To put it simply -- our time with Triple Crown had naturally come to an end on very positive terms after many years of working together. Knowing that we were looking to make some internal changes to the way we operate, it was only natural to seek out the aid of different record labels in that process and RUDE crossed paths with us at an opportune moment. 


After talking at length about our creative and career goals, and realizing over time that their goals were quite in line with our own -- we inked a deal, and have been full-steam with them ever since. Thus far, the experience has been similar to our dealings with other labels in many ways and different in others. 


It’s been apparent to us from the jump that the RUDE team cares very deeply about the people they work with. We find having that foundation to any working relationship is very important. 


What’s your favorite lyrical or musical moment from ‘Stew’?

The answer to this question is pretty tough to pin down for me personally. There are lines and moments from just about every one of these songs that I’m extremely proud of and I know that the other guys in the band would say the same thing.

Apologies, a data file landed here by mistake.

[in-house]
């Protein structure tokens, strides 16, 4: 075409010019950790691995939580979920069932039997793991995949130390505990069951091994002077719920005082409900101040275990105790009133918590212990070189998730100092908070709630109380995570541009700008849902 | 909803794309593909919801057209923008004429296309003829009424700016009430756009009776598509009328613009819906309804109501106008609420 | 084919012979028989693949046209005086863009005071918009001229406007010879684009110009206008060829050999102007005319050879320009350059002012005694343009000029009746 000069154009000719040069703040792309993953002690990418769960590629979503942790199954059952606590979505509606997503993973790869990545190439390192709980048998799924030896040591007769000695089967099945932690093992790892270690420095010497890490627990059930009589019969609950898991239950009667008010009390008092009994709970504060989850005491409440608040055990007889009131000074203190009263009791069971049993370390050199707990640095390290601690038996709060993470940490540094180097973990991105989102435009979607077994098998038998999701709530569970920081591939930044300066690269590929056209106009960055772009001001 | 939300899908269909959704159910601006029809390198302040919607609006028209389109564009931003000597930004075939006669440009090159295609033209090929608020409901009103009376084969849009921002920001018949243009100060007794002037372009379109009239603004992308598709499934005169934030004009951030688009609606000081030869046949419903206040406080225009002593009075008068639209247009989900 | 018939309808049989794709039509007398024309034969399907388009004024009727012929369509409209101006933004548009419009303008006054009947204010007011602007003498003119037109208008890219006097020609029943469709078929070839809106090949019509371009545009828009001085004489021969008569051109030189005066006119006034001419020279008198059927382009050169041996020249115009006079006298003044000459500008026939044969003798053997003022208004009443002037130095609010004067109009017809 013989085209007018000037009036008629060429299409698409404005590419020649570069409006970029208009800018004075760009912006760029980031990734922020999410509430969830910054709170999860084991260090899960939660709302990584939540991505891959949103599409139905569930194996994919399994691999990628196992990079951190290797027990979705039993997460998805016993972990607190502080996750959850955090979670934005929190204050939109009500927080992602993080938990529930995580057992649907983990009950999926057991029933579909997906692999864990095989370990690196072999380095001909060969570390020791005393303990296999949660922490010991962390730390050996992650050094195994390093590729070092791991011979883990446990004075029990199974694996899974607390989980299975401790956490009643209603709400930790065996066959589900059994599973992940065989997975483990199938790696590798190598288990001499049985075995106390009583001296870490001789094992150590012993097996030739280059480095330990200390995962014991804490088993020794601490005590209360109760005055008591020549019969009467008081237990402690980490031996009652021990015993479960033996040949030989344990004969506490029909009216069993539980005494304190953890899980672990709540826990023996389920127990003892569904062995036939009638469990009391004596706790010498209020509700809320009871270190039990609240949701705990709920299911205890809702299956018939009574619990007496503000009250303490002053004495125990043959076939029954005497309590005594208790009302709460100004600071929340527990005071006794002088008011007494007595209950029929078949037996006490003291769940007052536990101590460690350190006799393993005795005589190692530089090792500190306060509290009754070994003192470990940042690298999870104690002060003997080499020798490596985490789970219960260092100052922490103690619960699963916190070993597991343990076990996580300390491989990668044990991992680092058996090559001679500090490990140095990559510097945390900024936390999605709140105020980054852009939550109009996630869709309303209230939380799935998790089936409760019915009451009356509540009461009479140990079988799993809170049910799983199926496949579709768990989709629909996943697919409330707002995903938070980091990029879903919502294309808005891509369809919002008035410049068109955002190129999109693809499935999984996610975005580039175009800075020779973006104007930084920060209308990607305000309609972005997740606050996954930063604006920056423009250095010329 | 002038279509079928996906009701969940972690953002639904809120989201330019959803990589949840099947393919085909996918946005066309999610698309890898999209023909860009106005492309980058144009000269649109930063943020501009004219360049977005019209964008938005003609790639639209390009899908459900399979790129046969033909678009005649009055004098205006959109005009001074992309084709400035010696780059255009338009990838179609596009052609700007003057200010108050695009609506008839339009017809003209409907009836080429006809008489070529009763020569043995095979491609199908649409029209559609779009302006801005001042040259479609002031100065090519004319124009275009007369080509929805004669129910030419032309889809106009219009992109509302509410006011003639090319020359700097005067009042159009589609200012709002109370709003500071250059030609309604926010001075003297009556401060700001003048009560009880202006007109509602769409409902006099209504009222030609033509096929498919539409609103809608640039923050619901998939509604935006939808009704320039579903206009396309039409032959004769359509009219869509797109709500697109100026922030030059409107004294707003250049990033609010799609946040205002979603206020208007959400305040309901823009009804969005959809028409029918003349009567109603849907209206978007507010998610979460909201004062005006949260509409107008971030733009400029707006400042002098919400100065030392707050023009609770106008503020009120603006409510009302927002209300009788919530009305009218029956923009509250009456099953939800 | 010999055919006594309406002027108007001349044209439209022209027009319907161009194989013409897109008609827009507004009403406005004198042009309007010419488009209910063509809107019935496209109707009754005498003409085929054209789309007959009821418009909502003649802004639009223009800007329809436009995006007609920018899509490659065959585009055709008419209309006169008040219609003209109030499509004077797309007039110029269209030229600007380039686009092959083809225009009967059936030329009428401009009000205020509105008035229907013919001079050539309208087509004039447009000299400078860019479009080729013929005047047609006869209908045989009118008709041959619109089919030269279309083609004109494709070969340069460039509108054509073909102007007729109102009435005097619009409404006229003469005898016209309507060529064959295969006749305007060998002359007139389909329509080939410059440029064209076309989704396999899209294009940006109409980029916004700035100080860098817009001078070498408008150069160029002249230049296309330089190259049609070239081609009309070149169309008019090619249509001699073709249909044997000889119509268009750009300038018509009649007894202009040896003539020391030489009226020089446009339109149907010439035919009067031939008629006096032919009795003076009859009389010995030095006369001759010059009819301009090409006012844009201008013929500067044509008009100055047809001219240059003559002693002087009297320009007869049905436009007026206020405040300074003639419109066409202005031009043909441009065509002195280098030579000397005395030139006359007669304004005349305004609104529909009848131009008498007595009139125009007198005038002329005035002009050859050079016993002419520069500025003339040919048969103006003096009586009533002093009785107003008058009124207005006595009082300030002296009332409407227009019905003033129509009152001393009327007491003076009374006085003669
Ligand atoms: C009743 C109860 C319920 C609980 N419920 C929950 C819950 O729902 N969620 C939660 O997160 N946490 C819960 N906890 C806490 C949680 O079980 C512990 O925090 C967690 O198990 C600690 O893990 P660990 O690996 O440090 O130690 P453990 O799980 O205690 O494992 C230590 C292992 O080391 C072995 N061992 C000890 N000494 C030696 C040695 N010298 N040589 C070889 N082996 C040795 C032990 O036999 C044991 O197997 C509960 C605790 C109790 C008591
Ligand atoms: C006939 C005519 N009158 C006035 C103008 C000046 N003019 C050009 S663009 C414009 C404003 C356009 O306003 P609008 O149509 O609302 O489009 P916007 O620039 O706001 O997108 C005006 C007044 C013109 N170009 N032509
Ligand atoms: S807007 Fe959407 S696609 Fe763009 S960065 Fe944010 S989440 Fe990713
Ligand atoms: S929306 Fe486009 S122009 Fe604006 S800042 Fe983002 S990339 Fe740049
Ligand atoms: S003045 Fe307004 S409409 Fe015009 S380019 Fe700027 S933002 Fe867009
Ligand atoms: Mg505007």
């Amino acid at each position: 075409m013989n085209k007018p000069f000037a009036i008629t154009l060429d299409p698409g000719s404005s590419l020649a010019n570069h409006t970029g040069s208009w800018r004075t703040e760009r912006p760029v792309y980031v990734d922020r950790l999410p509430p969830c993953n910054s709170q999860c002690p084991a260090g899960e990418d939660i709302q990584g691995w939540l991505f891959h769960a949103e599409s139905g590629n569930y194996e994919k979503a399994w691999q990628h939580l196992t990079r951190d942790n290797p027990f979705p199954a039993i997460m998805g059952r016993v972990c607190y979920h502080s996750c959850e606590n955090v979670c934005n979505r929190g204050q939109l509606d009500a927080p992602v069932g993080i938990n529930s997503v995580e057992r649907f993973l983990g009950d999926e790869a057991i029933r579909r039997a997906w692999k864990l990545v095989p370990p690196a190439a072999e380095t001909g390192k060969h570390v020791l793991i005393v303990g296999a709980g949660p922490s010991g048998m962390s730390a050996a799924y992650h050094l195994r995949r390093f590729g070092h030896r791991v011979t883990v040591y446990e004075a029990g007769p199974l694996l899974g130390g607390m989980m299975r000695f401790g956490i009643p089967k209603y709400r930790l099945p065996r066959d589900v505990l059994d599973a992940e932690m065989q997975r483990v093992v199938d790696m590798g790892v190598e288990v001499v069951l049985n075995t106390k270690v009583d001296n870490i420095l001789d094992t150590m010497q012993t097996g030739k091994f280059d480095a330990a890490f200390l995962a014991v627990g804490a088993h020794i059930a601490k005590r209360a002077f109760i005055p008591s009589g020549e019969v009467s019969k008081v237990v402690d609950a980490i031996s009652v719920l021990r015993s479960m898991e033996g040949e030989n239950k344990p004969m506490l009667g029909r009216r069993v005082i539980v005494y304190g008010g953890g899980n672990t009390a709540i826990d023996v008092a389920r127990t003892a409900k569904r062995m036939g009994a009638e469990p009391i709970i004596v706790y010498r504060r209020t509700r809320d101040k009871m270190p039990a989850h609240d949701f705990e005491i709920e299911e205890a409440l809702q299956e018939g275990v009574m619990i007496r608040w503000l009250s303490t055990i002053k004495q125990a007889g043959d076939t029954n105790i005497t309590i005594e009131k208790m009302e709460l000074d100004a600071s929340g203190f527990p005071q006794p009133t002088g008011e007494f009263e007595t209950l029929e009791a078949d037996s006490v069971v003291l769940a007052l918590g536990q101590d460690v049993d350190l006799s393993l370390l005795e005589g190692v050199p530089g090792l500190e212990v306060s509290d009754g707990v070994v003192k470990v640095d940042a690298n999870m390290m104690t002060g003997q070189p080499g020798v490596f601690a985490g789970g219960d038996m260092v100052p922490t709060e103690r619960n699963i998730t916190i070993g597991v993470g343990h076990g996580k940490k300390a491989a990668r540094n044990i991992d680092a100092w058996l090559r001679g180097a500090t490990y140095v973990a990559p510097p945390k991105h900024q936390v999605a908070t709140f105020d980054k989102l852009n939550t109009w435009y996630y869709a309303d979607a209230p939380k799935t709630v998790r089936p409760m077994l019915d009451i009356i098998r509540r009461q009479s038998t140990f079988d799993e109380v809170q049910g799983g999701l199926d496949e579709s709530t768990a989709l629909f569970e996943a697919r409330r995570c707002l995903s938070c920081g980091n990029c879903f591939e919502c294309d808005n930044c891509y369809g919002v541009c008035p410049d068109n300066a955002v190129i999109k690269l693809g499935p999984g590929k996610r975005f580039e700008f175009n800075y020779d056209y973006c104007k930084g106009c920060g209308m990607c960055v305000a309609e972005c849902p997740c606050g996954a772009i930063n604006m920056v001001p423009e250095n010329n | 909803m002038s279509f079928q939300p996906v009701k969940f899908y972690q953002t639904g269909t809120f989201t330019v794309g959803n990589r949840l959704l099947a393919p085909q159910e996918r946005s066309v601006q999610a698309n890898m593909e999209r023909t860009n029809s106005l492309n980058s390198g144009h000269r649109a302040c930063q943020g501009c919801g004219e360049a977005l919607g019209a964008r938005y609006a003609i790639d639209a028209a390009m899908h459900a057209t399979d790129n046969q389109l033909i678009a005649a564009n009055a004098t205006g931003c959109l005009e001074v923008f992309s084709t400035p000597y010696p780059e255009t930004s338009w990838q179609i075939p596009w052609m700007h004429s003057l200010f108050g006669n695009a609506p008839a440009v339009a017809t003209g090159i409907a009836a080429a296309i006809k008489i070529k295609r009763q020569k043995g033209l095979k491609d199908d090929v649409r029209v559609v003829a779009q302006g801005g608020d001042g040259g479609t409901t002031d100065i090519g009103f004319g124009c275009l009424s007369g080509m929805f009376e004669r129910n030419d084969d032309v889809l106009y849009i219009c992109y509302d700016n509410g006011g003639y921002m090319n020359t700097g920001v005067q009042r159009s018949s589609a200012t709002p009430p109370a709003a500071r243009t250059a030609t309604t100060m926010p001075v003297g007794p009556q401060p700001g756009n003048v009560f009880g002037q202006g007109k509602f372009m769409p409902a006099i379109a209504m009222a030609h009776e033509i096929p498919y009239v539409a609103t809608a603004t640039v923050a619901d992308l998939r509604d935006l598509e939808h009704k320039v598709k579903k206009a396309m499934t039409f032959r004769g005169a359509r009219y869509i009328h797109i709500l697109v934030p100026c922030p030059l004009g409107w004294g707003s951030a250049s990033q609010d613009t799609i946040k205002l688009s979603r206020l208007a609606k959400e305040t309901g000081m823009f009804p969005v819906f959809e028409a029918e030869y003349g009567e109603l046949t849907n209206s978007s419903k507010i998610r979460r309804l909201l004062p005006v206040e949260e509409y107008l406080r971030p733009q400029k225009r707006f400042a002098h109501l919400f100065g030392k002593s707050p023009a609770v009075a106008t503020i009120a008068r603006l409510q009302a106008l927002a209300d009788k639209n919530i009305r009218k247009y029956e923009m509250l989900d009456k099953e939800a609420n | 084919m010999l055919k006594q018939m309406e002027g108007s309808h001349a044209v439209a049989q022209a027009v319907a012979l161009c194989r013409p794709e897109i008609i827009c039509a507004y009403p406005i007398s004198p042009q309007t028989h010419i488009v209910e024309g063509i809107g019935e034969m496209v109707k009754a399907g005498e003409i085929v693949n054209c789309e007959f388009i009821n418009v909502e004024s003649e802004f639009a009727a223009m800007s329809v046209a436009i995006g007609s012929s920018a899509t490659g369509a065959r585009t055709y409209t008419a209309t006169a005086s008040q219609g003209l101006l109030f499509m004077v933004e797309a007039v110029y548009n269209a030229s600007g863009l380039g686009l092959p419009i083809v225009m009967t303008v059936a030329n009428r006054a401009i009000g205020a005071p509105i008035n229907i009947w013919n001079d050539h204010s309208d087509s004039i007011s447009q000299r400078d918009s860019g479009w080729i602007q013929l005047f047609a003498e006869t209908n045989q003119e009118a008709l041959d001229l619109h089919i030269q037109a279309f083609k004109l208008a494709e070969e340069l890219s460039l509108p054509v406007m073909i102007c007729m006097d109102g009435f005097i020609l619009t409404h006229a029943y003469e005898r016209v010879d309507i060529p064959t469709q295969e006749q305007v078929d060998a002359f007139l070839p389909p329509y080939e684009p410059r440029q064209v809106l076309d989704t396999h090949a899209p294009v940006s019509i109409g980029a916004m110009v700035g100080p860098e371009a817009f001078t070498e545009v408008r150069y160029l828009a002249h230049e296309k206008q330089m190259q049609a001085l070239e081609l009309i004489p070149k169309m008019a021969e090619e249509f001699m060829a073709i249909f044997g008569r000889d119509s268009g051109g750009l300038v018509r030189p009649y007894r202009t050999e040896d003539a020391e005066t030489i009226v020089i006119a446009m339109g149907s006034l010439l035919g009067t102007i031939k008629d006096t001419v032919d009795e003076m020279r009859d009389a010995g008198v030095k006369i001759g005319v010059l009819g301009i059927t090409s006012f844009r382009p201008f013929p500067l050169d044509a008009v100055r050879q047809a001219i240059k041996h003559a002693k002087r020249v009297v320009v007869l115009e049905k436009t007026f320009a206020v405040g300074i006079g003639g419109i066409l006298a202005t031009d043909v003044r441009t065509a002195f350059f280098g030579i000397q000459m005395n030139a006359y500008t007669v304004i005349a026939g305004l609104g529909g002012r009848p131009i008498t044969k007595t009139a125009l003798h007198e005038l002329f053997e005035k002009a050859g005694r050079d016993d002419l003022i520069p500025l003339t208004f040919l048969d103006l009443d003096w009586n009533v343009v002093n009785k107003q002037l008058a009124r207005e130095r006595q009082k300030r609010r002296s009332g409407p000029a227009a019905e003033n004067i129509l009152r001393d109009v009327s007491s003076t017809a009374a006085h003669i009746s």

If I absolutely had to pick one -- I think that the song “Karma” as a whole is the musical moment on the record that resonates the most with me personally. From the lyrics, to the instrumentals, to the production -- that one really allowed us to finally execute the type of uncompromising rock song that inspired me to begin writing music as a little kid. 


To me, “Rock and Roll” as a creative embodiment of the inherently flawed human spirit is closer to a religion than it is to a passion, and I think that “Karma” is the closest we’ve ever been to expressing that as effectively as I’d like. 


You recently released your new video for “I’ve Got A Five”. Can you tell me about the video shoot? Do you have a favorite moment from it?


The video for “IGA5” was NOT what we originally expected to be shooting, but we’re extremely happy with the way it turned out. For this one we knew that we’d be getting to work with the incredible Brent Campanelli, Quinton Brogan and Pierce Pyrzenski once again for the production of the video and the original concept that they brought to the table for the song was very different from what we ended up shooting.